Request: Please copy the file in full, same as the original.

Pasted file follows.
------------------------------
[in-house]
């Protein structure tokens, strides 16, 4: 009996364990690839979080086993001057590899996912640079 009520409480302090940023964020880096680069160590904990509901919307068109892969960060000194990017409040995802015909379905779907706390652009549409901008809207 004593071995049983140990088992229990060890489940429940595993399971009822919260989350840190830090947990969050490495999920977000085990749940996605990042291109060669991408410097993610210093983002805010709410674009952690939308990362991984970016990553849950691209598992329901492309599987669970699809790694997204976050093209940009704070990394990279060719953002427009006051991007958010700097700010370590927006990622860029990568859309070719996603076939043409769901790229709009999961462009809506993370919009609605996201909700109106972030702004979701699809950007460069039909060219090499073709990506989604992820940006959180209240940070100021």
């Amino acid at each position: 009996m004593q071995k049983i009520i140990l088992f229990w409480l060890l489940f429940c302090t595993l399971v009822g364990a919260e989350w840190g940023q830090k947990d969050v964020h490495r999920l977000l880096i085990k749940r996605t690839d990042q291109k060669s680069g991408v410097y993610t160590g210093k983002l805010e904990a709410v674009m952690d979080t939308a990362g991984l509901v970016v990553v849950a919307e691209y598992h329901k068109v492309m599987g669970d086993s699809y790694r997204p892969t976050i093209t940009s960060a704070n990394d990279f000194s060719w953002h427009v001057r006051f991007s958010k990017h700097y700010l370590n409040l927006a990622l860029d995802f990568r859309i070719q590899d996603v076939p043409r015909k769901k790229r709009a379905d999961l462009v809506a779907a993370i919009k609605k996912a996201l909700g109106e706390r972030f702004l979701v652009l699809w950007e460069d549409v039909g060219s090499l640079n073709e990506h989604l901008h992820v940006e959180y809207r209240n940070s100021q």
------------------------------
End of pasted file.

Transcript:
[in-house]
């Protein structure tokens, strides 16, 4: 009996364990690839979080086993001057590899996912640079 009520409480302090940023964020880096680069160590904990509901919307068109892969960060000194990017409040995802015909379905779907706390652009549409901008809207 004593071995049983140990088992229990060890489940429940595993399971009822919260989350840190830090947990969050490495999920977000085990749940996605990042291109060669991408410097993610210093983002805010709410674009952690939308990362991984970016990553849950691209598992329901492309599987669970699809790694997204976050093209940009704070990394990279060719953002427009006051991007958010700097700010370590927006990622860029990568859309070719996603076939043409769901790229709009999961462009809506993370919009609605996201909700109106972030702004979701699809950007460069039909060219090499073709990506989604992820940006959180209240940070100021």
């Amino acid at each position: 009996m004593q071995k049983i009520i140990l088992f229990w409480l060890l489940f429940c302090t595993l399971v009822g364990a919260e989350w840190g940023q830090k947990d969050v964020h490495r999920l977000l880096i085990k749940r996605t690839d990042q291109k060669s680069g991408v410097y993610t160590g210093k983002l805010e904990a709410v674009m952690d979080t939308a990362g991984l509901v970016v990553v849950a919307e691209y598992h329901k068109v492309m599987g669970d086993s699809y790694r997204p892969t976050i093209t940009s960060a704070n990394d990279f000194s060719w953002h427009v001057r006051f991007s958010k990017h700097y700010l370590n409040l927006a990622l860029d995802f990568r859309i070719q590899d996603v076939p043409r015909k769901k790229r709009a379905d999961l462009v809506a779907a993370i919009k609605k996912a996201l909700g109106e706390r972030f702004l979701v652009l699809w950007e460069d549409v039909g060219s090499l640079n073709e990506h989604l901008h992820v940006e959180y809207r209240n940070s100021q």